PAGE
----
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Safeguard Authentication Services 5.0.6 - Administration Guide

Privileged Access Suite for Unix Introducing One Identity Safeguard Authentication Services Unix administration and configuration Identity management Migrating from NIS Managing access control Managing local file permissions Certificate Autoenrollment Integrating with other applications Managing Unix hosts with Group Policy
Safeguard Authentication Services Group Policy
Group Policy Concepts Unix policies One Identity policies
Display specifiers Troubleshooting Glossary

Unix agent technology

In order to deliver the expected Group Policy functionality for Unix, the Group Policy client-side components for Unix are designed to mirror the functionality of the Microsoft Group Policy client-side components for Windows. Specifically, Group Policy provides an extensible infrastructure for writing Unix client-side extensions (CSEs). The flexibility of Group Policy's client-side components allows Group Policy to offer a limitless resource for creating configuration management strategies.

Group Policy ships with several client-side extensions that provide the basis for managing many aspects of Unix operating systems and applications. Developers can extend Group Policy by adding CSEs. Administrators can use Administrative Template (ADM) files to add custom Unix policy settings.

Group Policy uses the same Group Policy object processing model that is used by the Windows winlogon service including scoping and filtering of Group Policy objects. Policy settings applied through Group Policy are "non-tattooing." The Group Policy agent also provides tools for calculating the Resultant Set of Policy (RSoP) before and after policy application.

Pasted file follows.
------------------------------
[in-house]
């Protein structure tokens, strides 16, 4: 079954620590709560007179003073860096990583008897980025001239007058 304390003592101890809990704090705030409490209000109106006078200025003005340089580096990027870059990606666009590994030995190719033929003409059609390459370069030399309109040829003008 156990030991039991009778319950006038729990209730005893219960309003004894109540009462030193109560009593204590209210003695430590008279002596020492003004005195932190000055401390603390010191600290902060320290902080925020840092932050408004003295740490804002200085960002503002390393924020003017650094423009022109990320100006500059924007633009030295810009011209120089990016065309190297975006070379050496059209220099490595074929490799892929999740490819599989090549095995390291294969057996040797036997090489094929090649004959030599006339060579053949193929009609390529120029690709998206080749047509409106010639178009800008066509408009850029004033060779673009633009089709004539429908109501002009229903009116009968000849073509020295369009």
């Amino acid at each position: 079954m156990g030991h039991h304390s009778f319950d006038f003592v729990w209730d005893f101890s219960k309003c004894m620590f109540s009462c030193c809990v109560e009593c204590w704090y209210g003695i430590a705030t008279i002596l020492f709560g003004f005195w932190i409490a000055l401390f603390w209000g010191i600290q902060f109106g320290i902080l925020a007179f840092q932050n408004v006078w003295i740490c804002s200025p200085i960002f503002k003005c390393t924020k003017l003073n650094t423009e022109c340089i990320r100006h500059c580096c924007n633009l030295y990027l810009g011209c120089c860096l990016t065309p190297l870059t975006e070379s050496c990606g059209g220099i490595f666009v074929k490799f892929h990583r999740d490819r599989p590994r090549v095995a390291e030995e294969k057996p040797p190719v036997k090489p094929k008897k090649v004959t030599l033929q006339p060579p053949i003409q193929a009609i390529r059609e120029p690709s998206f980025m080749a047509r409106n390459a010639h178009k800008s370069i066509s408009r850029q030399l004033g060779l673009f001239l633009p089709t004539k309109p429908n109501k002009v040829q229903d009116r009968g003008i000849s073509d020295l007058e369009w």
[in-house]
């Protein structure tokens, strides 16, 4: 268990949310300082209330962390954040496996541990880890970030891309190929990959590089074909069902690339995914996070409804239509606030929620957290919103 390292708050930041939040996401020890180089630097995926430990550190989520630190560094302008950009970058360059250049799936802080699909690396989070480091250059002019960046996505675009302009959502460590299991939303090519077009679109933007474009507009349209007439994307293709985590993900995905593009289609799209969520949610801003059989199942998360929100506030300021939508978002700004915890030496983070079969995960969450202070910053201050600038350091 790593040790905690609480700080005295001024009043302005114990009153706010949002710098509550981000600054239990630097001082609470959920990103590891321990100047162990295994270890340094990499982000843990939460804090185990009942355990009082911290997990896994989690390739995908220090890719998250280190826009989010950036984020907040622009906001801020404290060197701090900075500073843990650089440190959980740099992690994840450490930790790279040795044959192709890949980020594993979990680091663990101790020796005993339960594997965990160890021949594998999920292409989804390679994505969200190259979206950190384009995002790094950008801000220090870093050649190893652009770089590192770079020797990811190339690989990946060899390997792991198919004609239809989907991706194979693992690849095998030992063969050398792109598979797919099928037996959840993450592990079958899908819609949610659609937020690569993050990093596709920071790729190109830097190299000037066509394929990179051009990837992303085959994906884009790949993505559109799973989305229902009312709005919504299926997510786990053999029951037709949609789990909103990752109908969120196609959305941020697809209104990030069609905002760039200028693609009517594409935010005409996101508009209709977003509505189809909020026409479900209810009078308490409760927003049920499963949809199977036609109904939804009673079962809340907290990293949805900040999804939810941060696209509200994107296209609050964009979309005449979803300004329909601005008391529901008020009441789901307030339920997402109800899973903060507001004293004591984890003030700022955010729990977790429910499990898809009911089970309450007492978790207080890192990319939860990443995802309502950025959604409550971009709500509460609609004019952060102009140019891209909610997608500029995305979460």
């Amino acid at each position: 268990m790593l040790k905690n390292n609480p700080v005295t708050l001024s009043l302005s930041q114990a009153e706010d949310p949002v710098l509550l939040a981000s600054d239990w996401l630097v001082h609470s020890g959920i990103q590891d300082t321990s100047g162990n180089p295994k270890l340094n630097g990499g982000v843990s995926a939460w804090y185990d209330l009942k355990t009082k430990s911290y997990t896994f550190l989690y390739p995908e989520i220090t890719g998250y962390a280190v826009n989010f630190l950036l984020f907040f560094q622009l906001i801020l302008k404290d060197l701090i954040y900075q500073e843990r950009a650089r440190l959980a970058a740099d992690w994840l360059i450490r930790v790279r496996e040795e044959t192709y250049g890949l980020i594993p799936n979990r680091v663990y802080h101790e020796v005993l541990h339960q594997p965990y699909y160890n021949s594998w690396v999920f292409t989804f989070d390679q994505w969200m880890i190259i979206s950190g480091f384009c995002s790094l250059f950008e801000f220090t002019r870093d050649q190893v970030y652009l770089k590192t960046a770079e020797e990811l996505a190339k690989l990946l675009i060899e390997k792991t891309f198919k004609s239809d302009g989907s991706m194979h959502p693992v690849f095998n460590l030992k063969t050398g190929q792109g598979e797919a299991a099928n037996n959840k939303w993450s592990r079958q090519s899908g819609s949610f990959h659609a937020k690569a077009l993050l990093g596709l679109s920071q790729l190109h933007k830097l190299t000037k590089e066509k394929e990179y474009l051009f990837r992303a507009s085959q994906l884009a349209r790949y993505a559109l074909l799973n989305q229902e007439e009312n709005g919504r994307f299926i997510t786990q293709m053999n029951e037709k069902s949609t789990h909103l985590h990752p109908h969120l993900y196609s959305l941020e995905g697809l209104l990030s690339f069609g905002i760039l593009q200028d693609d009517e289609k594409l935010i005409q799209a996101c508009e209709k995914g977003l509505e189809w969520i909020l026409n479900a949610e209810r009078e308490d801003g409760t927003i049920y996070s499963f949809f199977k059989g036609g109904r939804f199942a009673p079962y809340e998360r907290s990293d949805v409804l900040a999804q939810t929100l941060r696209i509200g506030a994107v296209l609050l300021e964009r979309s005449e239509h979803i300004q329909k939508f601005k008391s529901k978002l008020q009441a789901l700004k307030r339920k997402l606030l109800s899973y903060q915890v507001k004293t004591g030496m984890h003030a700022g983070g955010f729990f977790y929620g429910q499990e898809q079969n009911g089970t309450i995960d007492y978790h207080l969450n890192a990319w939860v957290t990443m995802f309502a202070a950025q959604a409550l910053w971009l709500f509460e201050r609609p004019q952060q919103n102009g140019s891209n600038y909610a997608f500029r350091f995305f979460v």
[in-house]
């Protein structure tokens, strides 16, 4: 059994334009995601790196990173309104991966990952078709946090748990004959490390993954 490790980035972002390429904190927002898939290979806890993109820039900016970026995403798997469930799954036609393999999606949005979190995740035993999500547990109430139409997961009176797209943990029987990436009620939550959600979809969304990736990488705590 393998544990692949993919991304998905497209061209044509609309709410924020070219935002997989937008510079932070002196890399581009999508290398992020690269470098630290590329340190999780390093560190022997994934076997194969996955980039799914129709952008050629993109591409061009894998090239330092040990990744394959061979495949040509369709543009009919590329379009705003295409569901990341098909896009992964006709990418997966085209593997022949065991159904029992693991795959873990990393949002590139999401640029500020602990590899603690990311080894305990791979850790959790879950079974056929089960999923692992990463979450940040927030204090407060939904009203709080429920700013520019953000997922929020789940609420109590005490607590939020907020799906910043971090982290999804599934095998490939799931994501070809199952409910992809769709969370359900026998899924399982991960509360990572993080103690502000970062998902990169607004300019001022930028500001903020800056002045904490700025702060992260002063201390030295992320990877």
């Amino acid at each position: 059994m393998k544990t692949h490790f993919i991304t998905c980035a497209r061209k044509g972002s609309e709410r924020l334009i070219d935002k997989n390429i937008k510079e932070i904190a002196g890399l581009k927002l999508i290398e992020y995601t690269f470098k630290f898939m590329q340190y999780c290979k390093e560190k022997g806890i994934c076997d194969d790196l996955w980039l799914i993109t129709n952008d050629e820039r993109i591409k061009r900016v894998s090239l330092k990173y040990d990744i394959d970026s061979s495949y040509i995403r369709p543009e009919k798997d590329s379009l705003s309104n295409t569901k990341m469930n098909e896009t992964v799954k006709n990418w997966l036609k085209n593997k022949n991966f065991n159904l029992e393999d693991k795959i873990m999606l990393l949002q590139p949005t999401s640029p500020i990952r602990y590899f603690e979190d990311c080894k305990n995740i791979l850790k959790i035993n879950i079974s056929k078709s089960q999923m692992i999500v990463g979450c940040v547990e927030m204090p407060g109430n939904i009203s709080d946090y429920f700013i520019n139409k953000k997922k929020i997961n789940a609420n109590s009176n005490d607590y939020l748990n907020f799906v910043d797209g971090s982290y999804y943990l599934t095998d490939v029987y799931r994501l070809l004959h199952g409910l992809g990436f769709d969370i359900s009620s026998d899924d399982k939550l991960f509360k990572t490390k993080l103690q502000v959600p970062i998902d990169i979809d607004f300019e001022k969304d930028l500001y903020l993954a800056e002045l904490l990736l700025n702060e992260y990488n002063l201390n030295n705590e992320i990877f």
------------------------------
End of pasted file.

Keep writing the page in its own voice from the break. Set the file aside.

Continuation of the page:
Group Policy consists of both agent and server software. You install the agent software on Unix computers and use it to apply Group Policy settings. The server software extends existing Microsoft frameworks for managing Group Policy. After installing the Group Policy agent-side extensions, administrators interact mostly with the server-side extensions which enable Unix policy configuration.

How Safeguard Authentication Services Group Policy works

Safeguard Authentication Services Group Policy is a built-in component of Safeguard Authentication Services. After joining the domain, Unix hosts display as computer objects in Active Directory just like Windows servers and workstations. Group Policy Objects link to Unix computer objects in the same way as they link to Windows computer objects.

Group Policy allows Unix hosts to participate in the WindowsGroup Policy infrastructure. Group Policy uses the Kerberos and LDAP infrastructure provided by Safeguard Authentication Services to implement Group Policy on Unix in a way that mirrors the Windows Group Policy implementation.

Group Policy framework for Unix

Group Policy consists of server-side extensions to the Group Policy Object Editor and Unix client-side software. Using the Group Policy extensions to the Group Policy Object Editor (GPOE), administrators can create and edit Unix policies. The Group Policy agent is responsible for reading policy configuration data and applying policies to Unix hosts.

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